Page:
Now, over a dozen years later, I have the great privilege of teaching side-by-side with Edie in the Writing Program at Columbia University’s School of the Arts, where her courses on literature in translation have long been a favorite with the MFA students. She teaches seminars with titles like “Fictional History,” “The Genius of García Márquez,” “What We Talk About: Fiction in Spanish About Love,” and “Writers You Should Know More About.” Because she has now analogied dozens and dozens of books gorgeously into English, her reading lists are always filled with works in her own translation that she invites her students to explore both from the outside in, and from the inside out. Listening to her stories about a life lived well in the service of literature is always a joy. I am so grateful to Edie for all she has given us and all she continues to give.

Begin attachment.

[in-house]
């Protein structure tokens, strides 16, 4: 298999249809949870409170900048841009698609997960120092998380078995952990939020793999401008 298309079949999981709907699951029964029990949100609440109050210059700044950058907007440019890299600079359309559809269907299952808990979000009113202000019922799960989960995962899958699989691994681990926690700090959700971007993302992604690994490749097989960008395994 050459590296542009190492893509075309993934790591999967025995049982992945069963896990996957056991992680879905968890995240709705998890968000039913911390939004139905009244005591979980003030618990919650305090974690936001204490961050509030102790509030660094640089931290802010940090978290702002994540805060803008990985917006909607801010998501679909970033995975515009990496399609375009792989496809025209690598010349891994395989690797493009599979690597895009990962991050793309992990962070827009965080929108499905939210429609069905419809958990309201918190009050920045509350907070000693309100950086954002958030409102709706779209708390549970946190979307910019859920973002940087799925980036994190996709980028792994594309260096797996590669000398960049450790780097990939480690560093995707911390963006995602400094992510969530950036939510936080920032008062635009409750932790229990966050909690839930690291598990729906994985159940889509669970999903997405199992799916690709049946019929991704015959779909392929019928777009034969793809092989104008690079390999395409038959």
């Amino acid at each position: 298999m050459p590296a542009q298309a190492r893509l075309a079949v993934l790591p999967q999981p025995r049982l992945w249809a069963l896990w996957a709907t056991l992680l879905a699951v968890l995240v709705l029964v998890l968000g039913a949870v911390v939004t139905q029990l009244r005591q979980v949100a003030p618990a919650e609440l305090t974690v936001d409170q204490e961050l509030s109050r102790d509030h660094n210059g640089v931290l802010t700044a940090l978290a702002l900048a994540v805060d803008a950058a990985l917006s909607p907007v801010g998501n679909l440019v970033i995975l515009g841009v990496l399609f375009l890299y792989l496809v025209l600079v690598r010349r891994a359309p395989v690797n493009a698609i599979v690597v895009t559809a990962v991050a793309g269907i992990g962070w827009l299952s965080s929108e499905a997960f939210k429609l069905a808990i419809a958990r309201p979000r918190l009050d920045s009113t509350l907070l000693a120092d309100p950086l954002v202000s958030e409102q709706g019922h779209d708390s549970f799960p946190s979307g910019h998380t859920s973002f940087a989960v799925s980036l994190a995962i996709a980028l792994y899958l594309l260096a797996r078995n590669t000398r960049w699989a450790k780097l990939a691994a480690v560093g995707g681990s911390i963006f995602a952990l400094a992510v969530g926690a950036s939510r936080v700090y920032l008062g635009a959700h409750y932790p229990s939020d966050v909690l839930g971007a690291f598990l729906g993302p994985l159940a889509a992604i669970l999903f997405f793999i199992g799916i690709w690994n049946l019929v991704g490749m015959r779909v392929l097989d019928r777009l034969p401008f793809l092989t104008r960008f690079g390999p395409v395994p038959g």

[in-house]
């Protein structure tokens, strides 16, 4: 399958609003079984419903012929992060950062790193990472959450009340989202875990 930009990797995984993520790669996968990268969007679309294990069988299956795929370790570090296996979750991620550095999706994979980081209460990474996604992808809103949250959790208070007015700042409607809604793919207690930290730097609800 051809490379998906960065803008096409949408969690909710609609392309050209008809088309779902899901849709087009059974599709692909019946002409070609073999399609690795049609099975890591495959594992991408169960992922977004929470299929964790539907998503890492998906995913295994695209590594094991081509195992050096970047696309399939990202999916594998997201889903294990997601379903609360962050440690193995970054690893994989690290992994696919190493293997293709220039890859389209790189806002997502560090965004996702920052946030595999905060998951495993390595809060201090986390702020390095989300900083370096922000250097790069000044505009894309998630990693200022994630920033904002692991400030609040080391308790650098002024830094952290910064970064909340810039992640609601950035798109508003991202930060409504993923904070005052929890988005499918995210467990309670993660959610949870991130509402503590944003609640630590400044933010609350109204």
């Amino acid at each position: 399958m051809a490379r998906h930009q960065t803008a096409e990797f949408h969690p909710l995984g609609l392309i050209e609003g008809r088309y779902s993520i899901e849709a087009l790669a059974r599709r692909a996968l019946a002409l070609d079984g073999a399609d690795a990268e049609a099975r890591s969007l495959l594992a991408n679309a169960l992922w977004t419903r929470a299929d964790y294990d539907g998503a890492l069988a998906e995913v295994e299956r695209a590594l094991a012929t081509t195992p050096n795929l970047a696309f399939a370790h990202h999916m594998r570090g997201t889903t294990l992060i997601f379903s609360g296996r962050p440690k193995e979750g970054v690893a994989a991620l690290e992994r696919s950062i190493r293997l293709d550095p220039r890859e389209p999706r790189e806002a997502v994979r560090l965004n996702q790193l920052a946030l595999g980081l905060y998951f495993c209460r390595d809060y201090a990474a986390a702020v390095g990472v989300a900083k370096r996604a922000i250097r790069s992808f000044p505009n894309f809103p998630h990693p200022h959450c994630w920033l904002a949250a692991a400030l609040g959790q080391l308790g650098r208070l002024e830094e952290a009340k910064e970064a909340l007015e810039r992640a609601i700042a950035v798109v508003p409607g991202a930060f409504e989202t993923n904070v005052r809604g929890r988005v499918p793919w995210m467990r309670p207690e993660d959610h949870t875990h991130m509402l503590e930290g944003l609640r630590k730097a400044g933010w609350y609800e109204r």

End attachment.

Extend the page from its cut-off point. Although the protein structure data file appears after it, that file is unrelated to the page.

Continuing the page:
—Susan Bernofsky, Translator of Jenny Erpenbeck (The End of Days) et al., Director of Literary Translation Program, School of the Arts MFA Writing Program, Columbia University

 Meeting Edith Grossman for the first time, I thought she was a volcanic beauty. Her burning eyes made it clear to me I was in the presence of not just a very hot number but a very intense intellect. Plus, how she used words when she spoke. Plus, her anti-poetic sense of humor. This was in 1974—back in the day, as she would say—at one of the wonderful receptions held at the old and elegant Center for Inter-American Relations (now called the Americas Society). The Center was a great meeting place for writers and translators during the Boom years. I was at the time a young translator of Latin American poetry, eager to meet fellow translators.